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Smithsonian National Museum of Natural History

Jadeite Dragon Vase

Photograph of a jade dragon vase (NMNH G4589) from the National Gem Collection
Photo by Chip Clark. Click to zoom.
Catalog Number NMNH G4589-00

Gift of Mrs. Marjorie M. Post in 1969.

The name jade is applied to two different minerals that have similar physical properties, nephrite and jadeite. Nephrite ranges from creamy white to green to almost black in color. Jadeite is white or green, rarely purple, and sometimes all three colors within a single piece, as seen here in this carved vase. Jade is valued for its toughness, or resistance to breaking. This property has made jade useful historically for making weapons and tools, as well as for delicate carvings. Jade is also valued for its color: traces of chromium impart the brilliant green; manganese produces the mauve and lilac shades; and the white parts are impurity-free. The Jade Dragon Vase stands 50cm (19.7in) tall and is carved of rare lavender jadeite from Burma. The carving is modern but of unknown origin.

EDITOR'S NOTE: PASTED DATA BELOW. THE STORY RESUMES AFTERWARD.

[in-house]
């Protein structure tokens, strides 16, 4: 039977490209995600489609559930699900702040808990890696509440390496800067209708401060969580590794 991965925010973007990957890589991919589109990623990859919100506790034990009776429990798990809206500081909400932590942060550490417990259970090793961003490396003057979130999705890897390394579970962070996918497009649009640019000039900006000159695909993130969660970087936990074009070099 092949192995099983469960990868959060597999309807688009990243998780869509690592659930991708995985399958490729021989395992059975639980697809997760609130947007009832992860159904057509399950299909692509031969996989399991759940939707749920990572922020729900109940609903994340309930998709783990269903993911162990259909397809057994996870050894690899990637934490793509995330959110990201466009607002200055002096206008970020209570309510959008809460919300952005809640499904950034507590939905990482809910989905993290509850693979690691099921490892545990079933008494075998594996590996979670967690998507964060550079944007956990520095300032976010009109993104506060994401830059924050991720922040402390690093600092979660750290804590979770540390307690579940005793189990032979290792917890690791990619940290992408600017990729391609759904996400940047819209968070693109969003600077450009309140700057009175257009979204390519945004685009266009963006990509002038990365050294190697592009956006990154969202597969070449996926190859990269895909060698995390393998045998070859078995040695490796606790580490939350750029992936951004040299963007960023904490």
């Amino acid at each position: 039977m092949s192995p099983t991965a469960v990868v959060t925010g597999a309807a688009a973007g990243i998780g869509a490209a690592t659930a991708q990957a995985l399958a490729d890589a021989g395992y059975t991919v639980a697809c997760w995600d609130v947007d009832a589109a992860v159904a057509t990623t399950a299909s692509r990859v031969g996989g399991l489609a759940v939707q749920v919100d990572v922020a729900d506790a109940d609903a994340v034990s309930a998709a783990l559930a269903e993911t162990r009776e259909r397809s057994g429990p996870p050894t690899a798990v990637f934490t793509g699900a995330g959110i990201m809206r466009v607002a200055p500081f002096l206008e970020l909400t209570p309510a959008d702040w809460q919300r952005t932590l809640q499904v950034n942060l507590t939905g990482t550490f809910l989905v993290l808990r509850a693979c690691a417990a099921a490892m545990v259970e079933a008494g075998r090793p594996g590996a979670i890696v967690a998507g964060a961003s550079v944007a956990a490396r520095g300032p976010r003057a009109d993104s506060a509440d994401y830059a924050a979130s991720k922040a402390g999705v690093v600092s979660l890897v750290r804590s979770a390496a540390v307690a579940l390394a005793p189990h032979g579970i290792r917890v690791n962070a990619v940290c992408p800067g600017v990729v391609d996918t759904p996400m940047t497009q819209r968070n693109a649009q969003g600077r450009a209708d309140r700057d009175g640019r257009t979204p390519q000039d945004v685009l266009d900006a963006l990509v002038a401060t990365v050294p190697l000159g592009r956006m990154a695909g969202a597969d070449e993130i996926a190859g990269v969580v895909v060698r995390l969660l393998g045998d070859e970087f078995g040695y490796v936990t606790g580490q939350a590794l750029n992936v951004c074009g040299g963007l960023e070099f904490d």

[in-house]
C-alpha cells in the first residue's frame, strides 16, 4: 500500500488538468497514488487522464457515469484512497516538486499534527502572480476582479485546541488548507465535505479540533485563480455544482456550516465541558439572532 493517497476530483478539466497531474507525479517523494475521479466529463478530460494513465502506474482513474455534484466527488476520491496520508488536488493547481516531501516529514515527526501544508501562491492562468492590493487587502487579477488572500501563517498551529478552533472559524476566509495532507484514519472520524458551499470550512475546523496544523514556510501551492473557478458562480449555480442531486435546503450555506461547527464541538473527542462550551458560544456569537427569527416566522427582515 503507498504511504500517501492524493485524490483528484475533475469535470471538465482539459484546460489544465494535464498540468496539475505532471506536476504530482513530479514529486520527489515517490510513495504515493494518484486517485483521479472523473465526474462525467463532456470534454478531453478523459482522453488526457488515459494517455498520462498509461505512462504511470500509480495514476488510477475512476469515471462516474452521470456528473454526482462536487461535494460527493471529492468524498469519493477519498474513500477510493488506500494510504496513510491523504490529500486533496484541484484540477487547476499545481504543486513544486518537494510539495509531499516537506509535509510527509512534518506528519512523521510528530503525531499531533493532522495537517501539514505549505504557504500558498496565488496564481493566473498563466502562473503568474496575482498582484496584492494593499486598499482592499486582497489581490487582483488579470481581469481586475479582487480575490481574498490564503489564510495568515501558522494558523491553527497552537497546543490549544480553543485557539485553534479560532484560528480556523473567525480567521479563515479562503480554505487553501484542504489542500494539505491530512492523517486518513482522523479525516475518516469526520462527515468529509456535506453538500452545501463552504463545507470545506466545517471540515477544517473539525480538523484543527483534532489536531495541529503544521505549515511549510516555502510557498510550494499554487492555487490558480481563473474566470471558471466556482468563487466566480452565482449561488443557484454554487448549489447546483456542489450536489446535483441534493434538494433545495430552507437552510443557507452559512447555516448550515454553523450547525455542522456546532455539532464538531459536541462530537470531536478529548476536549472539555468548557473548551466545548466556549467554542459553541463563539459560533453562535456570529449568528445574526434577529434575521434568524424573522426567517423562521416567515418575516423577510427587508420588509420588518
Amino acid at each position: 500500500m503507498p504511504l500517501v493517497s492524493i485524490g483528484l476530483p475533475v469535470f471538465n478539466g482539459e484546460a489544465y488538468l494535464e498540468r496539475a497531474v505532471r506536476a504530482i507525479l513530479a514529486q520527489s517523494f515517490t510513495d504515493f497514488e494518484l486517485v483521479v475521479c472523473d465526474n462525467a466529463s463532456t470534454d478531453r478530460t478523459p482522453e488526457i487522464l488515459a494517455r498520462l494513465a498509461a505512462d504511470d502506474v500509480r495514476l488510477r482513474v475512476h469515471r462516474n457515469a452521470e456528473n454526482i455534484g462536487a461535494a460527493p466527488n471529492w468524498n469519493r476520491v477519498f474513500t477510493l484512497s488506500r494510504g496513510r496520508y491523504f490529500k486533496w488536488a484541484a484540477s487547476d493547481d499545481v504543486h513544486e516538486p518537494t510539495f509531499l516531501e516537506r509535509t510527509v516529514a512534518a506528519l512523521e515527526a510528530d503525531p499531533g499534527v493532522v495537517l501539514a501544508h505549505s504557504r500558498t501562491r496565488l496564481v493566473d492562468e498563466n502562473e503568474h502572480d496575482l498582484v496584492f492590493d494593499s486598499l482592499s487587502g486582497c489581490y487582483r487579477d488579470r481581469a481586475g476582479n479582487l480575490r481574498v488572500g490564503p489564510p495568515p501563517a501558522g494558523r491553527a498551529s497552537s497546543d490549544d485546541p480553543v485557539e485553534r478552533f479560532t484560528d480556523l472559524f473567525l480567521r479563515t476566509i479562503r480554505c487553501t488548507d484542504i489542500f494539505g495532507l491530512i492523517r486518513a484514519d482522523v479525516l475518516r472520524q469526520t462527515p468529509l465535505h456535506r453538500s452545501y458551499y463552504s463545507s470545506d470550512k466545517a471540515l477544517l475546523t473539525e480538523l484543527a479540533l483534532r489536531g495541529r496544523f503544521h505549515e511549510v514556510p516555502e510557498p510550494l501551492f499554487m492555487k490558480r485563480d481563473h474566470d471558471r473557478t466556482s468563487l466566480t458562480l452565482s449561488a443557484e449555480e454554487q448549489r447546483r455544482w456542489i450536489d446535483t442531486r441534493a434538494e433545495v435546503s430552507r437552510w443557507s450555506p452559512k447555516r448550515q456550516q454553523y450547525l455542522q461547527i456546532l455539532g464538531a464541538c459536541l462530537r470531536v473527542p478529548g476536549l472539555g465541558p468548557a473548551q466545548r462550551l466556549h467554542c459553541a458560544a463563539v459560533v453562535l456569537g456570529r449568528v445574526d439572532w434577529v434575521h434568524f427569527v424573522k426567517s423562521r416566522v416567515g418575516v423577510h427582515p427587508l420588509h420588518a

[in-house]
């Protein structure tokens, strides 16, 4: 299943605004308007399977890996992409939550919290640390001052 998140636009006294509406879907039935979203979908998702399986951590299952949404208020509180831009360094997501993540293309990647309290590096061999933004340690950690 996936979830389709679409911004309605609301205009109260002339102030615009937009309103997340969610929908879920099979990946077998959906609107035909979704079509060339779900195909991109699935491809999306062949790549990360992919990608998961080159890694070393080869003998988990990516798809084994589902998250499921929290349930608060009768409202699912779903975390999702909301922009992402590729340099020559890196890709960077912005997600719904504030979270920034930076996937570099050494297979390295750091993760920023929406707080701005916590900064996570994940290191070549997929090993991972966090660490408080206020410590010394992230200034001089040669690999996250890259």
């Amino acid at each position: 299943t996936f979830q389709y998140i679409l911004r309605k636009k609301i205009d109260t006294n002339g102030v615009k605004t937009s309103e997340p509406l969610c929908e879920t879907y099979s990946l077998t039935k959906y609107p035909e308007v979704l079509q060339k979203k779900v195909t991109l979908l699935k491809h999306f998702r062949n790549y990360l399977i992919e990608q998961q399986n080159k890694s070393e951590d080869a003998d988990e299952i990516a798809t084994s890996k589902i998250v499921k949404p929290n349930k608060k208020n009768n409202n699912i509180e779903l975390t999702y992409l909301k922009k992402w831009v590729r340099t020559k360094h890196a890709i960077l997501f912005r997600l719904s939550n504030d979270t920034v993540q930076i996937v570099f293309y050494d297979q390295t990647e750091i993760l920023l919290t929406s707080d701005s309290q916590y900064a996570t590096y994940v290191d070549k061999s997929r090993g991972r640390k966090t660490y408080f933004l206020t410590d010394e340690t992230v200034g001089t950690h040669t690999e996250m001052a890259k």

From the exhibit

The internal arrangement of jadeitite crystals makes jade tough, allowing it to be carved into delicate shapes like the vase above. Traces of chromium impart the brilliant green. Manganese produces the mauve and lilac shades. The white parts are impurity-free.

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